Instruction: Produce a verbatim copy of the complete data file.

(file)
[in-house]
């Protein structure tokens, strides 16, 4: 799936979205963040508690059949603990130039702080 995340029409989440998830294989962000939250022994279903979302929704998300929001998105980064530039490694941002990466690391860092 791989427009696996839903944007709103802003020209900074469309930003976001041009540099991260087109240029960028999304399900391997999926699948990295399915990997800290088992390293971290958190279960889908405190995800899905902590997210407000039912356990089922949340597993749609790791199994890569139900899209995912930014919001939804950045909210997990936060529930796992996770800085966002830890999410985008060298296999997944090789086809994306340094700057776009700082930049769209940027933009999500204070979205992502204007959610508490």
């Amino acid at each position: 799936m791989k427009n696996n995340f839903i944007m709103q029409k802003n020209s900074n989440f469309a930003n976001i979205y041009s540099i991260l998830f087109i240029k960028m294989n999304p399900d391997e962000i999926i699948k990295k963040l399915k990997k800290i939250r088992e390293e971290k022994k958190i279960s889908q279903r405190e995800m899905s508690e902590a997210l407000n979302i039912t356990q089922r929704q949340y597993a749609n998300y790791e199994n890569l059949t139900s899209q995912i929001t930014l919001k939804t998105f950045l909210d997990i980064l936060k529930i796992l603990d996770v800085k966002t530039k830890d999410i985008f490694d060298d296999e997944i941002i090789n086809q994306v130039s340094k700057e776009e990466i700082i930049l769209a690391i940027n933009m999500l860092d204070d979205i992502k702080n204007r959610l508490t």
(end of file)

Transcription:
[in-house]
């Protein structure tokens, strides 16, 4: 799936979205963040508690059949603990130039702080 995340029409989440998830294989962000939250022994279903979302929704998300929001998105980064530039490694941002990466690391860092 791989427009696996839903944007709103802003020209900074469309930003976001041009540099991260087109240029960028999304399900391997999926699948990295399915990997800290088992390293971290958190279960889908405190995800899905902590997210407000039912356990089922949340597993749609790791199994890569139900899209995912930014919001939804950045909210997990936060529930796992996770800085966002830890999410985008060298296999997944090789086809994306340094700057776009700082930049769209940027933009999500204070979205992502204007959610508490």
């Amino acid at each position: 799936m791989k427009n696996n995340f839903i944007m709103q029409k802003n020209s900074n989440f469309a930003n976001i979205y041009s540099i991260l998830f087109i240029k960028m294989n999304p399900d391997e962000i999926i699948k990295k963040l399915k990997k800290i939250r088992e390293e971290k022994k958190i279960s889908q279903r405190e995800m899905s508690e902590a997210l407000n979302i039912t356990q089922r929704q949340y597993a749609n998300y790791e199994n890569l059949t139900s899209q995912i929001t930014l919001k939804t998105f950045l909210d997990i980064l936060k529930i796992l603990d996770v800085k966002t530039k830890d999410i985008f490694d060298d296999e997944i941002i090789n086809q994306v130039s340094k700057e776009e990466i700082i930049l769209a690391i940027n933009m999500l860092d204070d979205i992502k702080n204007r959610l508490t």